More housing coming to Fairborn


FAIRBORN — Fairborn council members expressed excitement to see interest in additional housing upon approving construction of section six of Waterford Landing.

The housing development will ultimately include 372 units, nearly 50 acres of open space, 20 acres of right-of-way areas, additional landscaping around the retention pond, trails leading to park access and 77 acres of developable land.

“Section six is an extension of Rapids Drive and [another street],” City Planner Kathleen Riggs said. “There’s 39 lots, 6.9 acres, two open space lots for park dedication and [more than one acres] of right-of-way space.”

Located near Yellow Springs-Fairfield Road, it was first brought to Fairborn City Council’s attention in 1998 and has had five sections complete construction between 2010 and 2015.

Council additionally voted to transfer property to the Fairborn Development Corporation as it is being prepared to be sold to a group aiming to open a brew pub in the city. Fairborn Economic Director Rob Anderson said the group is hoping to raise approximately $1.2 million to cover the entire cost of the project and is currently seeking investors to purchase shares in the project.

Council members were pleased to see the potential for such a business make its home out of Fairborn.

In other areas of business, the city’s water treatment plant and water reclamation center, which includes about 15 buildings, will soon undergo renovations as council approved a contract with Maxim Roofing of Fairborn to replace roofs for some of the facilities. Eight of the roofs were classified as failing and most of the current roofs are 20 to 30 years old, according to Assistant City Manager Pete Bales. The projects are expected to start late spring.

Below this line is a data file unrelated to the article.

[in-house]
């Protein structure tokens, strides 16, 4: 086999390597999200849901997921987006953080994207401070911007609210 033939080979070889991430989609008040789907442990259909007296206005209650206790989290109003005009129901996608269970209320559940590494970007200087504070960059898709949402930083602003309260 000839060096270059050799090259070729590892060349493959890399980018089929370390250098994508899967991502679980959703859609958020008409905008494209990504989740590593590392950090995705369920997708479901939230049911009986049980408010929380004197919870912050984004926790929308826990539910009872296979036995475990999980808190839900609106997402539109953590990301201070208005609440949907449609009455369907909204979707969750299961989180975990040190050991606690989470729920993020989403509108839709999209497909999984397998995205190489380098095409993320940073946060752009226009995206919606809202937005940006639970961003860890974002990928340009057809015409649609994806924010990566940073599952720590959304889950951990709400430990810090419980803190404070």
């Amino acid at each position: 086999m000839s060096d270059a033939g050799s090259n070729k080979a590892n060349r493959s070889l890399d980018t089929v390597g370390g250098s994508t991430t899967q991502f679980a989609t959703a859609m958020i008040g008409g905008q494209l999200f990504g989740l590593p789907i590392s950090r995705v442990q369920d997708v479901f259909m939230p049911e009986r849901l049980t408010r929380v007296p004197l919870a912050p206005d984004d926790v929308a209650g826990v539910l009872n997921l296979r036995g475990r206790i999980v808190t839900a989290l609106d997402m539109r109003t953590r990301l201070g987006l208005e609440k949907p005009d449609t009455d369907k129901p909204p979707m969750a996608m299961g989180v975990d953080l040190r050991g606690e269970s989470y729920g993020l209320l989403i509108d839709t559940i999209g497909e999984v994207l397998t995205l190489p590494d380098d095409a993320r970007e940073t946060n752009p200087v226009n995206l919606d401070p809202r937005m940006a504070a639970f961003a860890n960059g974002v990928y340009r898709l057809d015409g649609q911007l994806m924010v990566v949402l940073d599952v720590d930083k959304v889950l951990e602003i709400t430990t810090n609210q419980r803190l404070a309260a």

Council also granted the Fairborn Police Department permission to collaboratively apply for a grant with the Beavercreek, Vandalia and Huber Heights police departments to purchase an armored vehicle. Fairborn Police Chief Terry Barlow said during the meeting that the current 1983 model armored vehicle, which the FPD has utilized since 2004, experienced issues with its drive shaft and transmission during a call-out last year.

It is a Lenco Bearcat G2 and costs $246,343. Barlow said situations that would call for an armored vehicle include hostage situations or those in which an individual is barricaded with a weapon. It offers a half-inch of steel protection as well as the ability for officers to pull up to the door where the situation is taking place and give commands without leaving the vehicle.

“Anytime we receive a call in any of those cities, we’re taking all the equipment we have and all the resources and we’re heading to that city and vice-versa, they’re coming to our city,” Barlow said. “The equipment needs to be reliable.”

The next council meeting is 6 p.m. Monday, May 2 at the Fairborn Government Center, 44 W. Hebble Ave.

By Whitney Vickers

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Whitney Vickers can be reached by calling her directly at 937-502-4532. For more content online, visit our website or like our Facebook page.

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